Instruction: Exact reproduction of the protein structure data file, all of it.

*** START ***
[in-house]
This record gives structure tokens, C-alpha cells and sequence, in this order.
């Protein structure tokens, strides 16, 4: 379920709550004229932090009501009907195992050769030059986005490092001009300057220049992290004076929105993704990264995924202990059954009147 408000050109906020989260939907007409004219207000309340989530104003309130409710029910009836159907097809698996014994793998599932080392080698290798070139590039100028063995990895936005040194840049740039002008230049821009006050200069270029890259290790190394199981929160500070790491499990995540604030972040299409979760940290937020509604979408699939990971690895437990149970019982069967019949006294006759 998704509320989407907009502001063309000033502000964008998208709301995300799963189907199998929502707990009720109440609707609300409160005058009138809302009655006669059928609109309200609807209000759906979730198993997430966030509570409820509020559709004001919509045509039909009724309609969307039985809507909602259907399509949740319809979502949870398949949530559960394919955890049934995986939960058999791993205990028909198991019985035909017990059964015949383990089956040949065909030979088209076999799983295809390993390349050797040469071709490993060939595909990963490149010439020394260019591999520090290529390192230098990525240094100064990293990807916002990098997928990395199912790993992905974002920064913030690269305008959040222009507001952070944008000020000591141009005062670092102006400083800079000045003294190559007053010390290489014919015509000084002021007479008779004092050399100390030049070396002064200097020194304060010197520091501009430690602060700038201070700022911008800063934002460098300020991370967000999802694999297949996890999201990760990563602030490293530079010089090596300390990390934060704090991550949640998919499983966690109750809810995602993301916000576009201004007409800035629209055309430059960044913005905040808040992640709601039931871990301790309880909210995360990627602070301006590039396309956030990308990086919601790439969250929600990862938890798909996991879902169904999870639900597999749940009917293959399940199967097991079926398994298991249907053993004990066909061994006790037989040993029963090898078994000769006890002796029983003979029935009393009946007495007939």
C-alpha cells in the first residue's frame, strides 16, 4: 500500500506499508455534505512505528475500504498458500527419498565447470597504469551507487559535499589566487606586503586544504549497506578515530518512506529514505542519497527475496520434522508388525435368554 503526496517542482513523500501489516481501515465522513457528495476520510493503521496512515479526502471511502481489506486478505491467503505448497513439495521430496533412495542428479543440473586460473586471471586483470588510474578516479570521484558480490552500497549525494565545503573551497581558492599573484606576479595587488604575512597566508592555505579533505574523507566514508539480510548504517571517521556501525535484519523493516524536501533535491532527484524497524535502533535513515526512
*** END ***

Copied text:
[in-house]
This record gives structure tokens, C-alpha cells and sequence, in this order.
């Protein structure tokens, strides 16, 4: 379920709550004229932090009501009907195992050769030059986005490092001009300057220049992290004076929105993704990264995924202990059954009147 408000050109906020989260939907007409004219207000309340989530104003309130409710029910009836159907097809698996014994793998599932080392080698290798070139590039100028063995990895936005040194840049740039002008230049821009006050200069270029890259290790190394199981929160500070790491499990995540604030972040299409979760940290937020509604979408699939990971690895437990149970019982069967019949006294006759 998704509320989407907009502001063309000033502000964008998208709301995300799963189907199998929502707990009720109440609707609300409160005058009138809302009655006669059928609109309200609807209000759906979730198993997430966030509570409820509020559709004001919509045509039909009724309609969307039985809507909602259907399509949740319809979502949870398949949530559960394919955890049934995986939960058999791993205990028909198991019985035909017990059964015949383990089956040949065909030979088209076999799983295809390993390349050797040469071709490993060939595909990963490149010439020394260019591999520090290529390192230098990525240094100064990293990807916002990098997928990395199912790993992905974002920064913030690269305008959040222009507001952070944008000020000591141009005062670092102006400083800079000045003294190559007053010390290489014919015509000084002021007479008779004092050399100390030049070396002064200097020194304060010197520091501009430690602060700038201070700022911008800063934002460098300020991370967000999802694999297949996890999201990760990563602030490293530079010089090596300390990390934060704090991550949640998919499983966690109750809810995602993301916000576009201004007409800035629209055309430059960044913005905040808040992640709601039931871990301790309880909210995360990627602070301006590039396309956030990308990086919601790439969250929600990862938890798909996991879902169904999870639900597999749940009917293959399940199967097991079926398994298991249907053993004990066909061994006790037989040993029963090898078994000769006890002796029983003979029935009393009946007495007939």
C-alpha cells in the first residue's frame, strides 16, 4: 500500500506499508455534505512505528475500504498458500527419498565447470597504469551507487559535499589566487606586503586544504549497506578515530518512506529514505542519497527475496520434522508388525435368554 503526496517542482513523500501489516481501515465522513457528495476520510493503521496512515479526502471511502481489506486478505491467503505448497513439495521430496533412495542428479543440473586460473586471471586483470588510474578516479570521484558480490552500497549525494565545503573551497581558492599573484606576479595587488604575512597566508592555505579533505574523507566514508539480510548504517571517521556501525535484519523493516524536501533535491532527484524497524535502533535513515526512